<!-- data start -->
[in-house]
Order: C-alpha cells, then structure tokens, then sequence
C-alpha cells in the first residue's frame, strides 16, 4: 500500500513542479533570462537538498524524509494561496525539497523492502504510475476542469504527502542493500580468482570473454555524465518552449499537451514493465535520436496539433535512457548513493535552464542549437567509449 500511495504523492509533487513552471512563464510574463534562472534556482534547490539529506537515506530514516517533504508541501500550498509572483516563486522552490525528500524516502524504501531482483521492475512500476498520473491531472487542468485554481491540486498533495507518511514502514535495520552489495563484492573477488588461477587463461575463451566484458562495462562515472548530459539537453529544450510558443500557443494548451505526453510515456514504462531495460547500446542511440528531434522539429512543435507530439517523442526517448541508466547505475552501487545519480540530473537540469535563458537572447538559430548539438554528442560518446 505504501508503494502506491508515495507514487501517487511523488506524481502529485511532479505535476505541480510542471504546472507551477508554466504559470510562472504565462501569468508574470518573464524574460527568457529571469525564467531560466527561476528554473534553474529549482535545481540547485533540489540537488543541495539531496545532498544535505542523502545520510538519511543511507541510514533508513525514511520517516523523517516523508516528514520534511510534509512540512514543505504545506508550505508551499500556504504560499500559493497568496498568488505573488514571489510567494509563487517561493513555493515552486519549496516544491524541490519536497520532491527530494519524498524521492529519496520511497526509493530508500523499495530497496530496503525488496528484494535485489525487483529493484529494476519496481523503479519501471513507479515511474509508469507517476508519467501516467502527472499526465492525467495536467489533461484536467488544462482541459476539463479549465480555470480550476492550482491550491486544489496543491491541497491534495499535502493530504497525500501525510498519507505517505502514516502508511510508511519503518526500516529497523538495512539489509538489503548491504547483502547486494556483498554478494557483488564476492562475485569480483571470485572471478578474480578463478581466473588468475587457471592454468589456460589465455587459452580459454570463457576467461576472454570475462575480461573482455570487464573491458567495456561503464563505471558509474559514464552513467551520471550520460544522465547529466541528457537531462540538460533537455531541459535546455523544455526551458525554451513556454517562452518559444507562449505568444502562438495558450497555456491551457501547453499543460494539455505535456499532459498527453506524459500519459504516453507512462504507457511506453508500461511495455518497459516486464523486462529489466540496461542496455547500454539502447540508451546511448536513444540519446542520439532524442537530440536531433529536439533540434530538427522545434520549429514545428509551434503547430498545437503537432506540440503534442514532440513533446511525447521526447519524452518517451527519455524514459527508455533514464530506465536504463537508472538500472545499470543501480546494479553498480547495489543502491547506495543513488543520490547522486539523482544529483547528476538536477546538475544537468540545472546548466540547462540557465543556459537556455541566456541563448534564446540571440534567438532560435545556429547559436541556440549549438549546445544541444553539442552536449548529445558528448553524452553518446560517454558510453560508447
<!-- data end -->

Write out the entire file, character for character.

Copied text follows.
[in-house]
Order: C-alpha cells, then structure tokens, then sequence
C-alpha cells in the first residue's frame, strides 16, 4: 500500500513542479533570462537538498524524509494561496525539497523492502504510475476542469504527502542493500580468482570473454555524465518552449499537451514493465535520436496539433535512457548513493535552464542549437567509449 500511495504523492509533487513552471512563464510574463534562472534556482534547490539529506537515506530514516517533504508541501500550498509572483516563486522552490525528500524516502524504501531482483521492475512500476498520473491531472487542468485554481491540486498533495507518511514502514535495520552489495563484492573477488588461477587463461575463451566484458562495462562515472548530459539537453529544450510558443500557443494548451505526453510515456514504462531495460547500446542511440528531434522539429512543435507530439517523442526517448541508466547505475552501487545519480540530473537540469535563458537572447538559430548539438554528442560518446 505504501508503494502506491508515495507514487501517487511523488506524481502529485511532479505535476505541480510542471504546472507551477508554466504559470510562472504565462501569468508574470518573464524574460527568457529571469525564467531560466527561476528554473534553474529549482535545481540547485533540489540537488543541495539531496545532498544535505542523502545520510538519511543511507541510514533508513525514511520517516523523517516523508516528514520534511510534509512540512514543505504545506508550505508551499500556504504560499500559493497568496498568488505573488514571489510567494509563487517561493513555493515552486519549496516544491524541490519536497520532491527530494519524498524521492529519496520511497526509493530508500523499495530497496530496503525488496528484494535485489525487483529493484529494476519496481523503479519501471513507479515511474509508469507517476508519467501516467502527472499526465492525467495536467489533461484536467488544462482541459476539463479549465480555470480550476492550482491550491486544489496543491491541497491534495499535502493530504497525500501525510498519507505517505502514516502508511510508511519503518526500516529497523538495512539489509538489503548491504547483502547486494556483498554478494557483488564476492562475485569480483571470485572471478578474480578463478581466473588468475587457471592454468589456460589465455587459452580459454570463457576467461576472454570475462575480461573482455570487464573491458567495456561503464563505471558509474559514464552513467551520471550520460544522465547529466541528457537531462540538460533537455531541459535546455523544455526551458525554451513556454517562452518559444507562449505568444502562438495558450497555456491551457501547453499543460494539455505535456499532459498527453506524459500519459504516453507512462504507457511506453508500461511495455518497459516486464523486462529489466540496461542496455547500454539502447540508451546511448536513444540519446542520439532524442537530440536531433529536439533540434530538427522545434520549429514545428509551434503547430498545437503537432506540440503534442514532440513533446511525447521526447519524452518517451527519455524514459527508455533514464530506465536504463537508472538500472545499470543501480546494479553498480547495489543502491547506495543513488543520490547522486539523482544529483547528476538536477546538475544537468540545472546548466540547462540557465543556459537556455541566456541563448534564446540571440534567438532560435545556429547559436541556440549549438549546445544541444553539442552536449548529445558528448553524452553518446560517454558510453560508447